Thursday, June 25, 2015

The Capitalist as the Ultimate Philanthropist

By Andy Kessler

On June 11, the $11 billion Ford Foundation announced that it will pour its resources—about $500 million in giving a year—into fighting inequality. “We are talking about inequality in all its forms—in influence, access, agency, resources, and respect,” Darren Walker, the charity’s president, wrote in a letter.

Oh, the irony. I won’t join the public intellectuals having hissy fits over how people choose to give away their money, beyond being annoyed that since the Ford Foundation is tax-exempt, we’re all subsidizing it. Here’s the real problem: The foundation is getting exactly backward what its namesake, Henry Ford, understood. Society benefits from making, not giving.

The bulk of the Ford Foundation’s assets came when it received 88% of the nonvoting shares in the Ford Motor Company, most after Henry Ford died in 1947. Ford hated inheritance taxes, then a punitive 70%. In 1956 Ford Motor went public at $3.2 billion. Most of the shares sold were from the Ford Foundation, about a quarter of its holdings. The foundation’s charter stated the money should go “for scientific, educational and charitable purposes, all for the public welfare.” How times have changed.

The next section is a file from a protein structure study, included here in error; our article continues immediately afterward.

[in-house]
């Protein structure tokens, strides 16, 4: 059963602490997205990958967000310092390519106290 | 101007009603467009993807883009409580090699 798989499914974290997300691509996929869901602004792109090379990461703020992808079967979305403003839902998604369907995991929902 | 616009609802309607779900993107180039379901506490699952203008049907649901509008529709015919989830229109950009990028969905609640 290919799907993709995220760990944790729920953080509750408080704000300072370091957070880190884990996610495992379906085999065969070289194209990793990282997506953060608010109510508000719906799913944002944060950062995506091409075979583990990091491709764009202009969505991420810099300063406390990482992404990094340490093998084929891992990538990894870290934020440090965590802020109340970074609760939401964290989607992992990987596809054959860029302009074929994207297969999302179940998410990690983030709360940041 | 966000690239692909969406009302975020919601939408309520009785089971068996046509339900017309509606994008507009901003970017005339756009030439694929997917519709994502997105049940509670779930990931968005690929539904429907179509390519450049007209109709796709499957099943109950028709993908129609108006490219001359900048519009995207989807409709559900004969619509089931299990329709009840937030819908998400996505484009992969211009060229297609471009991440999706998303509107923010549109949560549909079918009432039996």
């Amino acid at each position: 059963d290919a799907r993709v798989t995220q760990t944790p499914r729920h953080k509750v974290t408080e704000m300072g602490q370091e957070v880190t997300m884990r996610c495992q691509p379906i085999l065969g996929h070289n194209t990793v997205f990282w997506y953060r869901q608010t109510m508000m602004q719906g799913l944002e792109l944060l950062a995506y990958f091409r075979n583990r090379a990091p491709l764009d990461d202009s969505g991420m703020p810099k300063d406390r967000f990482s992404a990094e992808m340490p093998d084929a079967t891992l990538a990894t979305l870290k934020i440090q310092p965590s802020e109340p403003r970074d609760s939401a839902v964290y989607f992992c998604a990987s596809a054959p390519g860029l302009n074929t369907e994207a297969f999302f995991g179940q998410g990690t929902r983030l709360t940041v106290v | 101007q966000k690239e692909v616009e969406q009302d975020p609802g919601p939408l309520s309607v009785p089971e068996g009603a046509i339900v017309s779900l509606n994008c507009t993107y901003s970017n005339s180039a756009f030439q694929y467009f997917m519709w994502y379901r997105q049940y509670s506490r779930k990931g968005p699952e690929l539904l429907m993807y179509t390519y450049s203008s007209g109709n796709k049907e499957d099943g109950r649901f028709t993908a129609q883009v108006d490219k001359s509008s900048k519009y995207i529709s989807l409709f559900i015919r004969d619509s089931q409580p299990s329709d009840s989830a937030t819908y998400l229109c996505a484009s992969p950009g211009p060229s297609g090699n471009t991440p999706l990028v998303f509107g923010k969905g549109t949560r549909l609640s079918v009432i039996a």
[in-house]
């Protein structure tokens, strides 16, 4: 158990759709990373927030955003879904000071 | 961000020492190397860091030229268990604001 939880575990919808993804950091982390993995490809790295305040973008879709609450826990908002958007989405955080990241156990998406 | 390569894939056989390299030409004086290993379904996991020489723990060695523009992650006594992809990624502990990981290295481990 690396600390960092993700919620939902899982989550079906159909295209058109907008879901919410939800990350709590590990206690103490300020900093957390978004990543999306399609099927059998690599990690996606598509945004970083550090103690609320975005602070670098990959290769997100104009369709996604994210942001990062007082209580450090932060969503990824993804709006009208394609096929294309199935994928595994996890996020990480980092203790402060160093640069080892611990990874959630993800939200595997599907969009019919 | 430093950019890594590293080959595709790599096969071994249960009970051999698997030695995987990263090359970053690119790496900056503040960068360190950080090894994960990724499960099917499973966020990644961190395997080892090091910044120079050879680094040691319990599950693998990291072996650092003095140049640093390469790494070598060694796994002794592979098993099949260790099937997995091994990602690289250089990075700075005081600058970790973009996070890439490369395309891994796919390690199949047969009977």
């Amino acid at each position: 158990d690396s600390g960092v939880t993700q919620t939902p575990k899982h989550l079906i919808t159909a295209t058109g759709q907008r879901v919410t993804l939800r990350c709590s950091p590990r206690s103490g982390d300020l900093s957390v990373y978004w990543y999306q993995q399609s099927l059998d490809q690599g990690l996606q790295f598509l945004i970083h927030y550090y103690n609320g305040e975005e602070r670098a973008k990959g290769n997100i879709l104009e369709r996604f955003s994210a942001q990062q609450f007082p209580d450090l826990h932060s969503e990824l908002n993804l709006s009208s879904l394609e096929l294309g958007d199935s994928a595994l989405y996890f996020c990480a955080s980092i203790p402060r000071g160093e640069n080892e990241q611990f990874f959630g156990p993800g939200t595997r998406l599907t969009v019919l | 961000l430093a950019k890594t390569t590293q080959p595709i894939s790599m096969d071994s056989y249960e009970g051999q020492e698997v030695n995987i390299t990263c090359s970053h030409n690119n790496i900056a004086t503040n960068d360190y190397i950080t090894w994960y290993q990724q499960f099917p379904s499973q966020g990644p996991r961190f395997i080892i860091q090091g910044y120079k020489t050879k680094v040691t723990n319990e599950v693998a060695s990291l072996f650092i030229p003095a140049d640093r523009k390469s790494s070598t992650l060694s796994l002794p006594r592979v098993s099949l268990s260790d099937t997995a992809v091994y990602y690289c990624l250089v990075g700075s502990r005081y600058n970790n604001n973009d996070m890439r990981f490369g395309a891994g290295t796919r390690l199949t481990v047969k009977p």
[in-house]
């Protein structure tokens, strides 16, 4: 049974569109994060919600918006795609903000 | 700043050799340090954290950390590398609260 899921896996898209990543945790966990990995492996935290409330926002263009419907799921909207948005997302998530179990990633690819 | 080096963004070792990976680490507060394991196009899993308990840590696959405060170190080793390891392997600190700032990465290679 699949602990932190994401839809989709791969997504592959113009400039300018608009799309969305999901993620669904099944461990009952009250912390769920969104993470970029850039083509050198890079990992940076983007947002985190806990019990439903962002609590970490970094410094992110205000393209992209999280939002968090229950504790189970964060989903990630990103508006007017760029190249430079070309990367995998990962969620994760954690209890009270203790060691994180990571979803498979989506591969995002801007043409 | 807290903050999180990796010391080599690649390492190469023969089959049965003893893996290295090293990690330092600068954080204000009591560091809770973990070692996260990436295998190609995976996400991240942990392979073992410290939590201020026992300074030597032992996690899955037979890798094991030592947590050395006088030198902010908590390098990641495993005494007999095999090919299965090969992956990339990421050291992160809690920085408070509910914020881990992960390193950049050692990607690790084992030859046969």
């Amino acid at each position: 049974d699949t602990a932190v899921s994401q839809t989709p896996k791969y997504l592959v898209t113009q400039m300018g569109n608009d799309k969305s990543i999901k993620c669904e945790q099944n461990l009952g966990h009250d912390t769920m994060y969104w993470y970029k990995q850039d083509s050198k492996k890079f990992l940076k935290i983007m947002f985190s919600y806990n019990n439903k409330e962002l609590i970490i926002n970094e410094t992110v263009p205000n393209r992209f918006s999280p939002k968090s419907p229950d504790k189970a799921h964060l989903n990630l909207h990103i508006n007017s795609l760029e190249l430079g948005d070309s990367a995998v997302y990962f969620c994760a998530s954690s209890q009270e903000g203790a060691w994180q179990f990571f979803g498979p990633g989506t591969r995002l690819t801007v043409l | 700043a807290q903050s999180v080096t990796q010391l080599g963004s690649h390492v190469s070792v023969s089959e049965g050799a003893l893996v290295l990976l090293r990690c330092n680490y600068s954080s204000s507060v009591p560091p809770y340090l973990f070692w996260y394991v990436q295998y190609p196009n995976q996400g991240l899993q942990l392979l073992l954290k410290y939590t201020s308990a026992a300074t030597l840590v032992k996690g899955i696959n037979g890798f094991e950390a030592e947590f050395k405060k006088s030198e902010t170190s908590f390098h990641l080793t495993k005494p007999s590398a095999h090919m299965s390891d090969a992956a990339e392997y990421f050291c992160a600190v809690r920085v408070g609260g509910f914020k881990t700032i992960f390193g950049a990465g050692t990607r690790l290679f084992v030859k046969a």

This story matters because people have lost sight of where foundations got the money they’re donating. Ford Motor was worth $3 billion 60 years ago because it was profitable and investors had high expectations, not because the company raised wages to $5 an hour, a popular myth. Ford Motor was profitable because Henry Ford created scalable assembly lines, reduced the cost of the Model T to under $300, and sold 15 million of them.

Read the rest here.

1 comment:

  1. I generally agree with Kessler's article but would prefer the title be "Making not Giving is the Best Philanthropy". A dictionary definition of philanthropy is an "active effort to promote human welfare." Rather than focus on reminding people the source of the giving (which seems to beg for gratitude), focus on the fact that giving is often detrimental to human welfare and only making and trading in a free market is always beneficial to human welfare. Rather than feeding people for a day with charity try feeding them forever by building another company that creates jobs.